The trade union leaderships turned left politically in response to their decline, and indeed to their inability to wield industrial muscle. It is customary to say that they lack the confidence to pursue major, sustained, disruptive strike actions. It is probably more accurate to say that they lack the ability to do so. They do not have cadres of rank and file militants able to organise for massive, class-wide confrontation. Shop stewards are far more engaged in individual case work today, than in leadership in industrial disputes. They do not have a class-wide force. They are strategically located in the areas where they can least disrupt the flow of profit. The overwhelming relative strength of the employers is one of the major reasons they dominated the narrative in the aftermath of the banking crisis, shaping it toward a pungent attack on the social wage and unions, rather than being treated as the major villains.
The reified figure of the 'social movement' emerges, in part, out of this impasse. Much as, during the Cameron years they invested in 'movement-building' activities, seconding UK Uncut and Occupy activists to their good offices, they now depose their hopes in a radical Labour leadership whose avowed vocation is the building of such movements. But we are still left with the question of where or how such a movement is supposed to emerge, let alone be 'built', if it is not to be reduced to electoral street work, digital media strategies and occasional high-profile events. That is, if "building a social movement" doesn't simply mean, building a more effectual Labour Party.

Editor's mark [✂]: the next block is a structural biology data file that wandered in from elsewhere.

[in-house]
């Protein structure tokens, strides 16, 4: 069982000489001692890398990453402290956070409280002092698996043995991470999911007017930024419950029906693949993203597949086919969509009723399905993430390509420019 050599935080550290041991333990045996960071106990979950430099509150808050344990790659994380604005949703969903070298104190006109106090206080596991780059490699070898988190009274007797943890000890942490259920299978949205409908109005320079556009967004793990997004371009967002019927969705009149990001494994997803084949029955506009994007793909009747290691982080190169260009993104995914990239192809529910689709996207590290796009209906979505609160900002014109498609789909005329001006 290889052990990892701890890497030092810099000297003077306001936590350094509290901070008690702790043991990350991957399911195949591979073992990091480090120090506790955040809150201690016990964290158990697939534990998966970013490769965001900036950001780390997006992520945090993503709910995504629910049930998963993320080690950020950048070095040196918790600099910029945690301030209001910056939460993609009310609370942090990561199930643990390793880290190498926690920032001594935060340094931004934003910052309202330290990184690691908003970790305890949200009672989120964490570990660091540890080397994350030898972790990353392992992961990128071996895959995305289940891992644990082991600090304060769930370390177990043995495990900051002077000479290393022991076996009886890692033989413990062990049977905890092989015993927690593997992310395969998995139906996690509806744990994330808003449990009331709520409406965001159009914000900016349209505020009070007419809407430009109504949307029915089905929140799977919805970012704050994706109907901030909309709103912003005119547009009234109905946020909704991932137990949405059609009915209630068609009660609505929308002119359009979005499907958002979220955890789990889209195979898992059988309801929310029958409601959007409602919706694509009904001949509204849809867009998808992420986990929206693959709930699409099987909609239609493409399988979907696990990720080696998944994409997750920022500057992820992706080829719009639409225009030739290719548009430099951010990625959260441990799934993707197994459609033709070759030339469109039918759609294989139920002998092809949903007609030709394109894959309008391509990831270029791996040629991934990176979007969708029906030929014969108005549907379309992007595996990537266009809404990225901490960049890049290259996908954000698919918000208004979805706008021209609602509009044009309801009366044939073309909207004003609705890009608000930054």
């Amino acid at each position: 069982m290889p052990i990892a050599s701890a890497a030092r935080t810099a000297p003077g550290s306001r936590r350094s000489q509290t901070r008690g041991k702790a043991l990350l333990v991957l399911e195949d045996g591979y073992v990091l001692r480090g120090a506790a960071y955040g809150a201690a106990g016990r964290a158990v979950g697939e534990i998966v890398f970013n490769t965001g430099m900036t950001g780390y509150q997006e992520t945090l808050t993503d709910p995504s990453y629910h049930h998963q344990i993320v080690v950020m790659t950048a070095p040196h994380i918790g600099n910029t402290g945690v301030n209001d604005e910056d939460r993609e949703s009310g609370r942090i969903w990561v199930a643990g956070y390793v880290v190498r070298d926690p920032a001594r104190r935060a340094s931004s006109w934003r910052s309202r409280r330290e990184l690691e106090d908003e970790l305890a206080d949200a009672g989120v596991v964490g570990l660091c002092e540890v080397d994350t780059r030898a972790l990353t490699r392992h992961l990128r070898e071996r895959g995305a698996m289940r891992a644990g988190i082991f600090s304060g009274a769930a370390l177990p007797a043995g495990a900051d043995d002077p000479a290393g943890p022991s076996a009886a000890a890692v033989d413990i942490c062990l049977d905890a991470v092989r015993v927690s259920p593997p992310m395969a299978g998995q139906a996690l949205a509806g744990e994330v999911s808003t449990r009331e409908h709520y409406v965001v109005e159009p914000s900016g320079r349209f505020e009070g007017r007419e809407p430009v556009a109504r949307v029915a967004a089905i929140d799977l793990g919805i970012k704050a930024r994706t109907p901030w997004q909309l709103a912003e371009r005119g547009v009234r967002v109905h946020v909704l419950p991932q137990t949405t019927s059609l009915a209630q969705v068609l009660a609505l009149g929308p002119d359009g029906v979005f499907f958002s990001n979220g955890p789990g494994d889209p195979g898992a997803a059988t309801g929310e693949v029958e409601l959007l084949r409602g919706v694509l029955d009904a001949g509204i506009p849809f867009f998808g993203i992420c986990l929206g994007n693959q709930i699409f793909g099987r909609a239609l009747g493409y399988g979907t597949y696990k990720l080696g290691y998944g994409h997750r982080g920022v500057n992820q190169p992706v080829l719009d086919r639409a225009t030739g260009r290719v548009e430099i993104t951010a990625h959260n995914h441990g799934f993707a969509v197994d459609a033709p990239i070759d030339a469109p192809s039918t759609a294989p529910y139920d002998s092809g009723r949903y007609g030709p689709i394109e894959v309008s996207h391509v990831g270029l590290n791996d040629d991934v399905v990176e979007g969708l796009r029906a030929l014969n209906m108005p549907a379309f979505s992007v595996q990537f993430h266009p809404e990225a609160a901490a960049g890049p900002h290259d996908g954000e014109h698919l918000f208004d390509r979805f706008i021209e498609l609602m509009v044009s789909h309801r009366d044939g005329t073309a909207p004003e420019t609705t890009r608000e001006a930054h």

To put it like this, we have no idea whether or not a social movement is coming, or what it would look like. We can see certain tendencies which might give rise to one. We can see incipient signs of organisation, and combative subjectivities being formed. But it can't be coaxed into existence.
Anyone interested in "building a social movement" therefore has to be interested in the underlying social processes, which can engender the kinds of capacities and concrete empowerments, through which a successful, sustained movement might emerge. Organising precarious workers in the private sector, for example, or organising residents against gentrification. Ironically, it might be that it would be easier to get to that if there was less 'social movement talk'.